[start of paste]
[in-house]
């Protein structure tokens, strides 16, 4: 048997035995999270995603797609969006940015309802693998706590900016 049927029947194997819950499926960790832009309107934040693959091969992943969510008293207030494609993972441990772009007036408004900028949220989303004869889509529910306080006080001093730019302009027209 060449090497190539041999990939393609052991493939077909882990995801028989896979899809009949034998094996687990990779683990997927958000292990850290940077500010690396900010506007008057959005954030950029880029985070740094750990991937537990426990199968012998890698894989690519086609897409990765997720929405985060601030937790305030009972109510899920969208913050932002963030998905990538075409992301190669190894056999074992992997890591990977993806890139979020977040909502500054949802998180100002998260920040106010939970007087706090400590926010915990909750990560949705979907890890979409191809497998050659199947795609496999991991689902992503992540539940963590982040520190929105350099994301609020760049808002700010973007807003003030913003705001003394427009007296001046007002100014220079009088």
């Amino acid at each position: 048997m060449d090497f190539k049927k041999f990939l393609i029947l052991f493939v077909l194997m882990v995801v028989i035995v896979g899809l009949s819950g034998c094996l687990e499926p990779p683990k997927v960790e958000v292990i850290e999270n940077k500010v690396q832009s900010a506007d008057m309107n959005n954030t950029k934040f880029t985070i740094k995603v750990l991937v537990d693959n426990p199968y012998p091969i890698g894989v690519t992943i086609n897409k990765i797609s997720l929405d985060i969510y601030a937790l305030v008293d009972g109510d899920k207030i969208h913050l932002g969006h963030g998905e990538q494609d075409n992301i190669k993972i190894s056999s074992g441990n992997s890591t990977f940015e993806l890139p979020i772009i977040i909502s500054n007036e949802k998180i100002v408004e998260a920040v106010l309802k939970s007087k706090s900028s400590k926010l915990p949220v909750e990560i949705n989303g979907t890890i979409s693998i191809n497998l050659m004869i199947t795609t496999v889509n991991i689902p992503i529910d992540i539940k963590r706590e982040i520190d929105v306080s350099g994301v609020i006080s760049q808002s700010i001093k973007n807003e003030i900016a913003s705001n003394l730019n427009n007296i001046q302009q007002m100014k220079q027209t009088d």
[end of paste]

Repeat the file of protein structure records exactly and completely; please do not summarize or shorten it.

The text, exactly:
[in-house]
């Protein structure tokens, strides 16, 4: 048997035995999270995603797609969006940015309802693998706590900016 049927029947194997819950499926960790832009309107934040693959091969992943969510008293207030494609993972441990772009007036408004900028949220989303004869889509529910306080006080001093730019302009027209 060449090497190539041999990939393609052991493939077909882990995801028989896979899809009949034998094996687990990779683990997927958000292990850290940077500010690396900010506007008057959005954030950029880029985070740094750990991937537990426990199968012998890698894989690519086609897409990765997720929405985060601030937790305030009972109510899920969208913050932002963030998905990538075409992301190669190894056999074992992997890591990977993806890139979020977040909502500054949802998180100002998260920040106010939970007087706090400590926010915990909750990560949705979907890890979409191809497998050659199947795609496999991991689902992503992540539940963590982040520190929105350099994301609020760049808002700010973007807003003030913003705001003394427009007296001046007002100014220079009088």
């Amino acid at each position: 048997m060449d090497f190539k049927k041999f990939l393609i029947l052991f493939v077909l194997m882990v995801v028989i035995v896979g899809l009949s819950g034998c094996l687990e499926p990779p683990k997927v960790e958000v292990i850290e999270n940077k500010v690396q832009s900010a506007d008057m309107n959005n954030t950029k934040f880029t985070i740094k995603v750990l991937v537990d693959n426990p199968y012998p091969i890698g894989v690519t992943i086609n897409k990765i797609s997720l929405d985060i969510y601030a937790l305030v008293d009972g109510d899920k207030i969208h913050l932002g969006h963030g998905e990538q494609d075409n992301i190669k993972i190894s056999s074992g441990n992997s890591t990977f940015e993806l890139p979020i772009i977040i909502s500054n007036e949802k998180i100002v408004e998260a920040v106010l309802k939970s007087k706090s900028s400590k926010l915990p949220v909750e990560i949705n989303g979907t890890i979409s693998i191809n497998l050659m004869i199947t795609t496999v889509n991991i689902p992503i529910d992540i539940k963590r706590e982040i520190d929105v306080s350099g994301v609020i006080s760049q808002s700010i001093k973007n807003e003030i900016a913003s705001n003394l730019n427009n007296i001046q302009q007002m100014k220079q027209t009088d």